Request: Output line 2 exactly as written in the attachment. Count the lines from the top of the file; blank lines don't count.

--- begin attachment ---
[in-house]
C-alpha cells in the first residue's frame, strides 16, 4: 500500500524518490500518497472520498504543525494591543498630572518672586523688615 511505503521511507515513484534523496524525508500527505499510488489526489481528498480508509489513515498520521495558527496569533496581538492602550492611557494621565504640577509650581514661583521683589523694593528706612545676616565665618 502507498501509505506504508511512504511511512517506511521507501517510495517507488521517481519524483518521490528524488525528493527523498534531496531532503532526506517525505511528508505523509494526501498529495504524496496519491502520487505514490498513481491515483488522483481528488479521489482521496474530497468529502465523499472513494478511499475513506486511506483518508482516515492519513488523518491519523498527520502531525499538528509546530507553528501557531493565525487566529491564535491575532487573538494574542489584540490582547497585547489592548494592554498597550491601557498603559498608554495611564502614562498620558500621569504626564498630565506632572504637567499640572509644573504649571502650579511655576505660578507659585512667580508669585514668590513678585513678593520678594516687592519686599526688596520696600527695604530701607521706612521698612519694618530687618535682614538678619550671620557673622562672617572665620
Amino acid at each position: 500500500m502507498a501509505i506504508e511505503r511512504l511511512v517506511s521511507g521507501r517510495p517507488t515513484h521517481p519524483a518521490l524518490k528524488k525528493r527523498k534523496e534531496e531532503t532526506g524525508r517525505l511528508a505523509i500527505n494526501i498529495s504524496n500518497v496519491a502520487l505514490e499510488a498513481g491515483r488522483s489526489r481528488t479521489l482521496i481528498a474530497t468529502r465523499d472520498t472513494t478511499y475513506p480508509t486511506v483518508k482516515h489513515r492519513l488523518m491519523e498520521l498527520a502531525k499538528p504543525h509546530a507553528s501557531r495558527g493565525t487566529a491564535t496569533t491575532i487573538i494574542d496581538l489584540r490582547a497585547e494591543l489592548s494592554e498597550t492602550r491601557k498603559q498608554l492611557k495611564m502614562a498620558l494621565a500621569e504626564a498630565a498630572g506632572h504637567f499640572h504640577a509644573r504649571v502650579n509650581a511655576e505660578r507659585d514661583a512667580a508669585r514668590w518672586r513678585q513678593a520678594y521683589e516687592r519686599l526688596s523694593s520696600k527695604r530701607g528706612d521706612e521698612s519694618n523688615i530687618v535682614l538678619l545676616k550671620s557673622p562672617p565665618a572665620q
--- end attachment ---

C-alpha cells in the first residue's frame, strides 16, 4: 500500500524518490500518497472520498504543525494591543498630572518672586523688615 511505503521511507515513484534523496524525508500527505499510488489526489481528498480508509489513515498520521495558527496569533496581538492602550492611557494621565504640577509650581514661583521683589523694593528706612545676616565665618 502507498501509505506504508511512504511511512517506511521507501517510495517507488521517481519524483518521490528524488525528493527523498534531496531532503532526506517525505511528508505523509494526501498529495504524496496519491502520487505514490498513481491515483488522483481528488479521489482521496474530497468529502465523499472513494478511499475513506486511506483518508482516515492519513488523518491519523498527520502531525499538528509546530507553528501557531493565525487566529491564535491575532487573538494574542489584540490582547497585547489592548494592554498597550491601557498603559498608554495611564502614562498620558500621569504626564498630565506632572504637567499640572509644573504649571502650579511655576505660578507659585512667580508669585514668590513678585513678593520678594516687592519686599526688596520696600527695604530701607521706612521698612519694618530687618535682614538678619550671620557673622562672617572665620